I will never forget that interaction as long as I live. I regret it. I was selfish, focusing on my wants and perceived needs. I would love to go back and serve her a pickle with a sweet attitude. I would love to go back and have the maturity and patience to sit with her while she spent an hour eating a bologna sandwich and a dill pickle. I can't. She's gone and I'm left with the memory of a moment that I didn't get right.
I have carried that memory, and the lesson it taught me, for over twenty years. This week will mark the one year anniversary of Marc's death. I have spent a lot of time contemplating those last few days with my husband. I wish I could say that I did it all right-- that I was always thinking of his needs and not my own desires. I wish I could say that the pickle lesson had been a the forefront of my mind in those last days and weeks of Marc's life. I can't. Sure, I can pass off my actions and attitudes as responses to grief and exhaustion, but at the end of the day it doesn't matter. There were times when I was more concerned about getting sleep and having a moment to myself than I was about meeting my husband's needs. I can't get those opportunities back. I'm human, prone to bad behavior and being selfish. Flawed like everyone else.
What I can do is be transparent and share with all of you the lessons I have learned -- the need to give and serve with a loving spirit. I have been struck this week with hearing about some of the horrible and selfish ways folks are being treated. I cringe. Does that husband know how cutting and demeaning his words are? Does that wife know how disrespectful her actions are? Does that teenager know how selfish she is being? Does that person know how terribly their critical spirit is hurting my friend? The hardest part about living past Marc's death has been watching a world that doesn't get it. It's painful to observe the person that only thinks of themselves first. Don't learn the lessons I have had to learn the hard way.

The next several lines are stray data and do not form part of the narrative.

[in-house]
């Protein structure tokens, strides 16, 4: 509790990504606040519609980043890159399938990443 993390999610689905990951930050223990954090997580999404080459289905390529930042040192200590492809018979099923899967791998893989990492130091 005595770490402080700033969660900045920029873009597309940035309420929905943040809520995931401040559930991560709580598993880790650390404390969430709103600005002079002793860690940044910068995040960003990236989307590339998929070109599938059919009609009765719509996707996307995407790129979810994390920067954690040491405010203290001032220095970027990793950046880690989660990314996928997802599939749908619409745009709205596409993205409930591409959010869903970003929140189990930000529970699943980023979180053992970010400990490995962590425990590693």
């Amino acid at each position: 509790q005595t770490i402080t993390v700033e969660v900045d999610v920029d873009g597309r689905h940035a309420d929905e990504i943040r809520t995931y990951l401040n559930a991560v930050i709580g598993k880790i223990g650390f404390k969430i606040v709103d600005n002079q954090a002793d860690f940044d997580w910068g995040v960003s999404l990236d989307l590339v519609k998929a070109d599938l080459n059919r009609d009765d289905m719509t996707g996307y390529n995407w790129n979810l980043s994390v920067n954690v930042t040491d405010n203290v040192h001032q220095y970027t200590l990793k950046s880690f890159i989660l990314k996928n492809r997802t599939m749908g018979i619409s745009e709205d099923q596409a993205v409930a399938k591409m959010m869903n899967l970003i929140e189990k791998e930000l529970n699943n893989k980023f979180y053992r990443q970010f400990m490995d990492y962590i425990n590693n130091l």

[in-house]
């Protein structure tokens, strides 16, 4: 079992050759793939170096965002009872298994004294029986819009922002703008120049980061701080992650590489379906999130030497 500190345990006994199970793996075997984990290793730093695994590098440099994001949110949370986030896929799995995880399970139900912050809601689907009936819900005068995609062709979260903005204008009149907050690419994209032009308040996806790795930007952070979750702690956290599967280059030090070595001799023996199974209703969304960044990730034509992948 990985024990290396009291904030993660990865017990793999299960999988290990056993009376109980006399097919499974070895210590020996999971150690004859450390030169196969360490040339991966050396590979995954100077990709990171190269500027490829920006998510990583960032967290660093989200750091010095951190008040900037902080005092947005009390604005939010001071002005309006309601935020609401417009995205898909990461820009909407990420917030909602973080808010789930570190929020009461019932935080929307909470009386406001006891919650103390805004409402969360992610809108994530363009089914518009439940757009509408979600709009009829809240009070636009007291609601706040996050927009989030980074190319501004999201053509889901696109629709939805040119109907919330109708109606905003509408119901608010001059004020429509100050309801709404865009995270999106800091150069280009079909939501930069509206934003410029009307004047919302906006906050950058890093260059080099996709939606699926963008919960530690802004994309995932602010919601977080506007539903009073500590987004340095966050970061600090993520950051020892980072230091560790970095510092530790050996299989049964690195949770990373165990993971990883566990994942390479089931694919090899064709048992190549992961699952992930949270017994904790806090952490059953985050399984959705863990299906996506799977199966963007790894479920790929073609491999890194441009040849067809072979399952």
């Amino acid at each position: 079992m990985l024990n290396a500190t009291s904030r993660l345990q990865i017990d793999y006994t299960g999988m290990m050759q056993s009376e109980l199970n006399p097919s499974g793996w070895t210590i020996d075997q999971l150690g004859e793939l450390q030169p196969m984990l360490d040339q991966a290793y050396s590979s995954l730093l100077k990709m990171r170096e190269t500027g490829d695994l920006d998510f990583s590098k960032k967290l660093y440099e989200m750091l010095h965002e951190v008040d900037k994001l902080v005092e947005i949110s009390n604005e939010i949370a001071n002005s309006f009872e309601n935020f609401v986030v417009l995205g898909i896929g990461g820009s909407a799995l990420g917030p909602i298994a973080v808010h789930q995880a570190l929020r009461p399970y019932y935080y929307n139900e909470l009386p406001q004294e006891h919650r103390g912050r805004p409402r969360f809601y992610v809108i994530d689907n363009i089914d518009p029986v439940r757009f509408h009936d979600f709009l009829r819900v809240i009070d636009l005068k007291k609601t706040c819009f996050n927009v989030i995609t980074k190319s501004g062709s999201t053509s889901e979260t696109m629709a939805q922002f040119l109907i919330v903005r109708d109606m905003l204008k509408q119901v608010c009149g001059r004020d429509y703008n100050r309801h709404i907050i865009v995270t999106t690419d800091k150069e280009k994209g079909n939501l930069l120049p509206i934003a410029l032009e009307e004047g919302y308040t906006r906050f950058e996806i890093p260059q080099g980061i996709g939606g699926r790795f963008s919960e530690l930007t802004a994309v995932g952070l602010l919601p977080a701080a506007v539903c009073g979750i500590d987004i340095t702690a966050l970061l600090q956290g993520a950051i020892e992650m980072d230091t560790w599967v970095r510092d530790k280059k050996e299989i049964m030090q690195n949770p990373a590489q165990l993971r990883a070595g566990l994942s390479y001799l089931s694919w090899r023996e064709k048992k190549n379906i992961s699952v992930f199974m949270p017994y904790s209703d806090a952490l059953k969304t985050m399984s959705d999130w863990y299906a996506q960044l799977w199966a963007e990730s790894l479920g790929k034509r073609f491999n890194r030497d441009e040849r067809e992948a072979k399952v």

I reread some of what Marc wrote to me and the kids before he died. I think a year later it is worth repeating.
“Do not forget the compassion and affection you have for others. Show it daily. Never withhold from expressing your love to those around you. Hold your children daily. Never be afraid to show your soft side. It is a gift from God.
Serve God first. Serve your spouse. Then serve others. You are last. This life is not about you. It's about who you are for others. In this you will mirror God's love for His people.
Remember that you are not of this world, but God has put you in it and has given you instructions to follow. Tell the truth always. And, in everything that you do, love, love, love.”
I would encourage anyone that cares to not have regrets, to think on those words. From someone who has been in the unenviable position of losing several dear loved ones, take my advice. Actually, take instruction from Christ. “A new command I give you: Love one another. As I have loved you, so you must love one another." John 13:4
Don't have regrets. Get those moments right! And remember.....love, love, love.
Thank you for supporting me and my family over the last year. Your love, prayers, and encouragement have been a tremendous blessing to us.
With love and gratitude....